Any dog with an E Collar on in the ditch would be considered under control IMO.
I wouldn't bet on it, but yes, in theory, if the dog is actually in the ditch, it shouldn't matter what he's wearing around his neck. It'll come down to how big a stink a landowner wants to make. I don't believe you'd be obligated to show a license to anyone other than a law official if you're hunting ditches. (maybe) But if the warden shows up & the landowner makes a good case, then I think the warden is probably obligated to charge you with something. My guess is paw prints on the wrong side of the fence (or obviously video taken w/ a phone) would be all they'd need to charge you with trespassing.
 

A5 Sweet 16

Member
Can't imagine SD would ever prohibit ditch hunting...

In December and early January, most of the fields are plowed and little cover is left, except in the ditches.

I assume the state is responding to land-owners and their complaints about hunters moving on their land vs staying in the ditch. Controlling a hard-charging dog to stay in a narrow ditch will be challenging!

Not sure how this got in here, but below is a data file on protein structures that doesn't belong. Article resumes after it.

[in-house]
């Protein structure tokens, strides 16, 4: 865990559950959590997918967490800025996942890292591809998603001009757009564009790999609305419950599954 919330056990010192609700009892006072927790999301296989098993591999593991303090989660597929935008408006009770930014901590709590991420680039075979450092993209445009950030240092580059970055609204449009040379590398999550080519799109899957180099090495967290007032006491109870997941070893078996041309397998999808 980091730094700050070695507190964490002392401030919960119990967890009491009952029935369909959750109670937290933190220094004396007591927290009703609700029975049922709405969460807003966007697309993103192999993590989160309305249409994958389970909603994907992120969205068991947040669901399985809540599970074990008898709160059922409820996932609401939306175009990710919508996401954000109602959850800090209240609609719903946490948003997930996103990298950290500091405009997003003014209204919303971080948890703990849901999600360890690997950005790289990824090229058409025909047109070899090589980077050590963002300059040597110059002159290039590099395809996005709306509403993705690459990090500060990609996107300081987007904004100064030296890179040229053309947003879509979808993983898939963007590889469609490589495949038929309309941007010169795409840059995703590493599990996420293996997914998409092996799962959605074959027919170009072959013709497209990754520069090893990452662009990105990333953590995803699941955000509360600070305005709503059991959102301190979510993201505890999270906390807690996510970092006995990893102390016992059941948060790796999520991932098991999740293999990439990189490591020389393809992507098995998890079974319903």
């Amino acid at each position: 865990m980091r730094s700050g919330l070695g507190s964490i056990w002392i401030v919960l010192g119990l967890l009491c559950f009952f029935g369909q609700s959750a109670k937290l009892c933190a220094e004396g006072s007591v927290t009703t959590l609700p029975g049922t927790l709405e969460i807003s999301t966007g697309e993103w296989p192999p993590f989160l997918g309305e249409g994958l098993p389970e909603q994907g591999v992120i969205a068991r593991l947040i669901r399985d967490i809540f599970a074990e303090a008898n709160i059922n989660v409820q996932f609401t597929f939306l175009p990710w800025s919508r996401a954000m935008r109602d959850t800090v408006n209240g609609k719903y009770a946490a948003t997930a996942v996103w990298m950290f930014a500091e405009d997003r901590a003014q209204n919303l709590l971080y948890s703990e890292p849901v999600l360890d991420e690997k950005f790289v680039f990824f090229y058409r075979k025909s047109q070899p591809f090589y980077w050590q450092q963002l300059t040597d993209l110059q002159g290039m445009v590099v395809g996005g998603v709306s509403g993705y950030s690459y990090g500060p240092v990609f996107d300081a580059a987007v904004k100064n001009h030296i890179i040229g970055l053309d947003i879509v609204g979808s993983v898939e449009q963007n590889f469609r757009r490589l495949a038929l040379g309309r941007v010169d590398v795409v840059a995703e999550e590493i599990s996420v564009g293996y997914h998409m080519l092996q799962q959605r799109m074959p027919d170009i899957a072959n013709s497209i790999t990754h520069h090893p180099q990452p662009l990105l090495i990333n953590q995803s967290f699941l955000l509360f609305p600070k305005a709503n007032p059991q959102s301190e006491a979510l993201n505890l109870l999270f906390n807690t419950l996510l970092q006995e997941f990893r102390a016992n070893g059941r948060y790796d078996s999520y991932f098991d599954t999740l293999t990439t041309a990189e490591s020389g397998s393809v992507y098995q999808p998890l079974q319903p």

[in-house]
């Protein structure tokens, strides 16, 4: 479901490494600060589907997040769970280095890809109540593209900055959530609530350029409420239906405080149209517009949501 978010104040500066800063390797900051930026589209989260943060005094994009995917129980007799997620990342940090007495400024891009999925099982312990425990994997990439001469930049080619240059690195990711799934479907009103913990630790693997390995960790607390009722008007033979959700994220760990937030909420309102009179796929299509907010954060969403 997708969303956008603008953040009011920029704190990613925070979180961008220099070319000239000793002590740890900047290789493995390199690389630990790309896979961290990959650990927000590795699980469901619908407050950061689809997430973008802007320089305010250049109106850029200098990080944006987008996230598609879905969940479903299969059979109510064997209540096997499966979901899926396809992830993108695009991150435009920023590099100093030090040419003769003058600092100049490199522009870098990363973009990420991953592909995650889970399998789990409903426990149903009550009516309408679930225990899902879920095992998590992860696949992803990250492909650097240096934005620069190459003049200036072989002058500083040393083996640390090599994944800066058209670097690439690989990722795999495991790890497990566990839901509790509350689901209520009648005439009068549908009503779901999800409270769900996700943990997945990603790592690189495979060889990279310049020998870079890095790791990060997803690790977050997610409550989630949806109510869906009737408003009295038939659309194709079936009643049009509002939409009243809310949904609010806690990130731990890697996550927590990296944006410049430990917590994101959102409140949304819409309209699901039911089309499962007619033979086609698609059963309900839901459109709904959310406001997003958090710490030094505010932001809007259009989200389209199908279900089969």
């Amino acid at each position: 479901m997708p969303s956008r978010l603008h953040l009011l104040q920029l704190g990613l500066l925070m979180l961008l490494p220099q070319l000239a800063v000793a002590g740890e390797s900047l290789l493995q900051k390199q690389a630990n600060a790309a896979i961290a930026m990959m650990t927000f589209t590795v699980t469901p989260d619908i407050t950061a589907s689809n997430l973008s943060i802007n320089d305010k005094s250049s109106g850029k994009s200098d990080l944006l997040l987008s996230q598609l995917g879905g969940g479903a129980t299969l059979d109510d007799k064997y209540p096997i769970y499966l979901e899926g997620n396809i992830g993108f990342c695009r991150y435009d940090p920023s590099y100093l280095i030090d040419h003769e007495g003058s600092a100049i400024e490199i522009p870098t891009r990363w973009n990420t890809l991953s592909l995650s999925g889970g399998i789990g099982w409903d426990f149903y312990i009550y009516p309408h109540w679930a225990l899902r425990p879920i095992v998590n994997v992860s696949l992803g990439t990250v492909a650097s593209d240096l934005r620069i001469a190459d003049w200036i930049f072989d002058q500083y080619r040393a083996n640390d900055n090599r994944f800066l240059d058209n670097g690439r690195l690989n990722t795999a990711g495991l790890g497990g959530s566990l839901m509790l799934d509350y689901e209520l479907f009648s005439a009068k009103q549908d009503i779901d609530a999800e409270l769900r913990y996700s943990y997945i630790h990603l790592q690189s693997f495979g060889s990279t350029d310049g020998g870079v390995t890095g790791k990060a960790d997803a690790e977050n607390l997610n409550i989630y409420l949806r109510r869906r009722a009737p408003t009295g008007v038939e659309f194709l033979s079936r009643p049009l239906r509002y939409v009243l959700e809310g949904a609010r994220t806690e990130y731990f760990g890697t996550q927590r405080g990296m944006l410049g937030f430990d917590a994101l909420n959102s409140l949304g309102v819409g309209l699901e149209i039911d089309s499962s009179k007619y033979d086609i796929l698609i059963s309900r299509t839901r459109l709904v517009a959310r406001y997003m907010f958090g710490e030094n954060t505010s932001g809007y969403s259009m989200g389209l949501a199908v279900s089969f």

Certainly it's a response to landowners complaining (rightfully so) about sportsmen (term used loosely) trespassing, but these same "sportsmen" give landowners all sorts of reasons to be grumpy people in general, but particularly when it comes to hunting ditches.

I wouldn't be the least bit surprised if SD banned hunting ditches, especially as pay-to-hunt becomes more & more the norm for so many hunters, especially nonresidents. All the more reason for hunters to know what the laws are, obey them, pay attention to things going on in Pierre, & speak up when we have something to say.
 

A5 Sweet 16

Member
This will be my 38th year of hunting SD ditches many times each year. I've NEVER been questioned at the time by a landowner, another hunter, game warden, or anyone else about the legality of what I or my dog was doing. I think that, in general, if you look like you're supposed to be there, your dog is reasonably under control, and you OBSERVE THE 660' SAFETY ZONE (especially w/ homes & livestock), landowners couldn't care less. My $0.02. Now watch. This year somebody'll have a problem with me hunting a ditch.
 

Flushedup

Member
I agree. I think the people who are being idiots and jumping out of the truck just because 2 roosters run across the road while they are driving, and are stomping a ditch near a farmyard are the ones this is being targeted towards.